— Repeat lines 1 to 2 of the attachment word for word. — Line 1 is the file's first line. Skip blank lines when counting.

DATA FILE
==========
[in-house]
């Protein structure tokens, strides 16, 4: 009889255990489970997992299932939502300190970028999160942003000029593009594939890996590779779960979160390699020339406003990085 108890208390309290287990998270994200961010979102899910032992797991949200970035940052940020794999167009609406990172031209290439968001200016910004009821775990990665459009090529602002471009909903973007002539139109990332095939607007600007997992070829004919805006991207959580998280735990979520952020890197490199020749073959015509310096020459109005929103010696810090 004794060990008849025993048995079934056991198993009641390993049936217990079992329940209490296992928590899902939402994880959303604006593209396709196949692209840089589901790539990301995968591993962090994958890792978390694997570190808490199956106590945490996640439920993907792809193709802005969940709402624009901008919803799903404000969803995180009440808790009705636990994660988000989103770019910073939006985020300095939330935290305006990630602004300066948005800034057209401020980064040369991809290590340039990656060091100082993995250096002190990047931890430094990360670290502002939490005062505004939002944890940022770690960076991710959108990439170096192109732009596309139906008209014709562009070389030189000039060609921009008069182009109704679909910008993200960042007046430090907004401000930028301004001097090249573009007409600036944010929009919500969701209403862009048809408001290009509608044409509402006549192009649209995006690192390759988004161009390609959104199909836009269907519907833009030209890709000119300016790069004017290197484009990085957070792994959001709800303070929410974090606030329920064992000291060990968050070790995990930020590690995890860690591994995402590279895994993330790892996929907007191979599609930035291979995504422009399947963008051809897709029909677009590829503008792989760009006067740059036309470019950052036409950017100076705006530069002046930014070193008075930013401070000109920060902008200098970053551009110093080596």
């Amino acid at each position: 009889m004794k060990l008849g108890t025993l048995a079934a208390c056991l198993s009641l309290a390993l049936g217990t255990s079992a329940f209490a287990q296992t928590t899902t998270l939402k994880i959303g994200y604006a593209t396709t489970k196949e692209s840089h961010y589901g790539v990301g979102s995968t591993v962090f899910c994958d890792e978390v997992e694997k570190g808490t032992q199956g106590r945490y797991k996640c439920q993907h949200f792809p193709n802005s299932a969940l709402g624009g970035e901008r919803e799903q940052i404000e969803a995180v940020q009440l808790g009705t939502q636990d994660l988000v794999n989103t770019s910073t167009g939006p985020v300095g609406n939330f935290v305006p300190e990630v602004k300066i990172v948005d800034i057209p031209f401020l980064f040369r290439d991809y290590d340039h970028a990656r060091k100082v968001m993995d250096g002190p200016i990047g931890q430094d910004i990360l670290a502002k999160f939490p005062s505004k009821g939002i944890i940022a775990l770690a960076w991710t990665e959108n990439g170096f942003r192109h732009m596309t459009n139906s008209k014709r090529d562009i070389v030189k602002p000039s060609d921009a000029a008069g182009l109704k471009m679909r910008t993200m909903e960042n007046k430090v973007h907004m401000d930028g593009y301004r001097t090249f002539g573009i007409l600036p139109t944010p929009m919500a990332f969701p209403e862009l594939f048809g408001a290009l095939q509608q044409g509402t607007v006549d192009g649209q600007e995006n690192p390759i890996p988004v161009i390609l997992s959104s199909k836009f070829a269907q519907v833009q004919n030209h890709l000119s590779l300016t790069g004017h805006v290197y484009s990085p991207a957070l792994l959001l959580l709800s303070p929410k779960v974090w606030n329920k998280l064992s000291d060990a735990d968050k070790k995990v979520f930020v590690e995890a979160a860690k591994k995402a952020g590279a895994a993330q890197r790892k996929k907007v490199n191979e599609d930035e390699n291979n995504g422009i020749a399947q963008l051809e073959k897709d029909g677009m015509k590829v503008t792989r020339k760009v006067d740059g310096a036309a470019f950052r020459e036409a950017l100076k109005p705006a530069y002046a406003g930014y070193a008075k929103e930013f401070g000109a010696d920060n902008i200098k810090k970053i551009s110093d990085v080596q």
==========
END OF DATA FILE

[in-house]
């Protein structure tokens, strides 16, 4: 009889255990489970997992299932939502300190970028999160942003000029593009594939890996590779779960979160390699020339406003990085 108890208390309290287990998270994200961010979102899910032992797991949200970035940052940020794999167009609406990172031209290439968001200016910004009821775990990665459009090529602002471009909903973007002539139109990332095939607007600007997992070829004919805006991207959580998280735990979520952020890197490199020749073959015509310096020459109005929103010696810090 004794060990008849025993048995079934056991198993009641390993049936217990079992329940209490296992928590899902939402994880959303604006593209396709196949692209840089589901790539990301995968591993962090994958890792978390694997570190808490199956106590945490996640439920993907792809193709802005969940709402624009901008919803799903404000969803995180009440808790009705636990994660988000989103770019910073939006985020300095939330935290305006990630602004300066948005800034057209401020980064040369991809290590340039990656060091100082993995250096002190990047931890430094990360670290502002939490005062505004939002944890940022770690960076991710959108990439170096192109732009596309139906008209014709562009070389030189000039060609921009008069182009109704679909910008993200960042007046430090907004401000930028301004001097090249573009007409600036944010929009919500969701209403862009048809408001290009509608044409509402006549192009649209995006690192390759988004161009390609959104199909836009269907519907833009030209890709000119300016790069004017290197484009990085957070792994959001709800303070929410974090606030329920064992000291060990968050070790995990930020590690995890860690591994995402590279895994993330790892996929907007191979599609930035291979995504422009399947963008051809897709029909677009590829503008792989760009006067740059036309470019950052036409950017100076705006530069002046930014070193008075930013401070000109920060902008200098970053551009110093080596």